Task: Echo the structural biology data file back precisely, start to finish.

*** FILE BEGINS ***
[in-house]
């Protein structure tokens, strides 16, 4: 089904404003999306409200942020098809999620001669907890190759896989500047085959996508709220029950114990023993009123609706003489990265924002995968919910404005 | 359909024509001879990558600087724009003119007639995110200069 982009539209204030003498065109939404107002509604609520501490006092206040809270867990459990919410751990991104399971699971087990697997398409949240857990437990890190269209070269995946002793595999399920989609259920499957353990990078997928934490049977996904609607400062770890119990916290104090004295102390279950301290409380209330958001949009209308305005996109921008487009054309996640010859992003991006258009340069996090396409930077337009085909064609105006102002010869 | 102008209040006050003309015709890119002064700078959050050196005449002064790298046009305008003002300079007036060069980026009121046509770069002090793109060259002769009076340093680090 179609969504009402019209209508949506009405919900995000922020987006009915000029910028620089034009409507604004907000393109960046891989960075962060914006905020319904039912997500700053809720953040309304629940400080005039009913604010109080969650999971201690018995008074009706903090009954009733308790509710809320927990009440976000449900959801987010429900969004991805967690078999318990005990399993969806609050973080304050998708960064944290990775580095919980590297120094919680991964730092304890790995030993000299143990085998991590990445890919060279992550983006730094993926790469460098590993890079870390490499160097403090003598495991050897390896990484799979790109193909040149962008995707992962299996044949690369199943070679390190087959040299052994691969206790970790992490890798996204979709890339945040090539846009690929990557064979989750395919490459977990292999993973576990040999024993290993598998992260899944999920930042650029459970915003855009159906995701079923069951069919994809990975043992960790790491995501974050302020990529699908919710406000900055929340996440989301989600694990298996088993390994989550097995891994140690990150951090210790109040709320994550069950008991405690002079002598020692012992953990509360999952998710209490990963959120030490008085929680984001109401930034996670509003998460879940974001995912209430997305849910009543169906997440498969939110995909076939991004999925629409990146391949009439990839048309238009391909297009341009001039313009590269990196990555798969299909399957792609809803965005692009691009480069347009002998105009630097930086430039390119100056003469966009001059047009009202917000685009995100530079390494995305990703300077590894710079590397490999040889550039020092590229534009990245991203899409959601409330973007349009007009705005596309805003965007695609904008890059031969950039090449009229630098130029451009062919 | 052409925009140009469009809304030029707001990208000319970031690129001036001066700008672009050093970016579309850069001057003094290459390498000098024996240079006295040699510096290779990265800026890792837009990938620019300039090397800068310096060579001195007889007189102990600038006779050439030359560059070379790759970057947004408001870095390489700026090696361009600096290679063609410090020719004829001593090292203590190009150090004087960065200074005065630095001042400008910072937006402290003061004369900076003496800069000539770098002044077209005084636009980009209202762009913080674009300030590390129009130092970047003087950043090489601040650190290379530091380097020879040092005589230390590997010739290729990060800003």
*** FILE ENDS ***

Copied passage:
[in-house]
């Protein structure tokens, strides 16, 4: 089904404003999306409200942020098809999620001669907890190759896989500047085959996508709220029950114990023993009123609706003489990265924002995968919910404005 | 359909024509001879990558600087724009003119007639995110200069 982009539209204030003498065109939404107002509604609520501490006092206040809270867990459990919410751990991104399971699971087990697997398409949240857990437990890190269209070269995946002793595999399920989609259920499957353990990078997928934490049977996904609607400062770890119990916290104090004295102390279950301290409380209330958001949009209308305005996109921008487009054309996640010859992003991006258009340069996090396409930077337009085909064609105006102002010869 | 102008209040006050003309015709890119002064700078959050050196005449002064790298046009305008003002300079007036060069980026009121046509770069002090793109060259002769009076340093680090 179609969504009402019209209508949506009405919900995000922020987006009915000029910028620089034009409507604004907000393109960046891989960075962060914006905020319904039912997500700053809720953040309304629940400080005039009913604010109080969650999971201690018995008074009706903090009954009733308790509710809320927990009440976000449900959801987010429900969004991805967690078999318990005990399993969806609050973080304050998708960064944290990775580095919980590297120094919680991964730092304890790995030993000299143990085998991590990445890919060279992550983006730094993926790469460098590993890079870390490499160097403090003598495991050897390896990484799979790109193909040149962008995707992962299996044949690369199943070679390190087959040299052994691969206790970790992490890798996204979709890339945040090539846009690929990557064979989750395919490459977990292999993973576990040999024993290993598998992260899944999920930042650029459970915003855009159906995701079923069951069919994809990975043992960790790491995501974050302020990529699908919710406000900055929340996440989301989600694990298996088993390994989550097995891994140690990150951090210790109040709320994550069950008991405690002079002598020692012992953990509360999952998710209490990963959120030490008085929680984001109401930034996670509003998460879940974001995912209430997305849910009543169906997440498969939110995909076939991004999925629409990146391949009439990839048309238009391909297009341009001039313009590269990196990555798969299909399957792609809803965005692009691009480069347009002998105009630097930086430039390119100056003469966009001059047009009202917000685009995100530079390494995305990703300077590894710079590397490999040889550039020092590229534009990245991203899409959601409330973007349009007009705005596309805003965007695609904008890059031969950039090449009229630098130029451009062919 | 052409925009140009469009809304030029707001990208000319970031690129001036001066700008672009050093970016579309850069001057003094290459390498000098024996240079006295040699510096290779990265800026890792837009990938620019300039090397800068310096060579001195007889007189102990600038006779050439030359560059070379790759970057947004408001870095390489700026090696361009600096290679063609410090020719004829001593090292203590190009150090004087960065200074005065630095001042400008910072937006402290003061004369900076003496800069000539770098002044077209005084636009980009209202762009913080674009300030590390129009130092970047003087950043090489601040650190290379530091380097020879040092005589230390590997010739290729990060800003």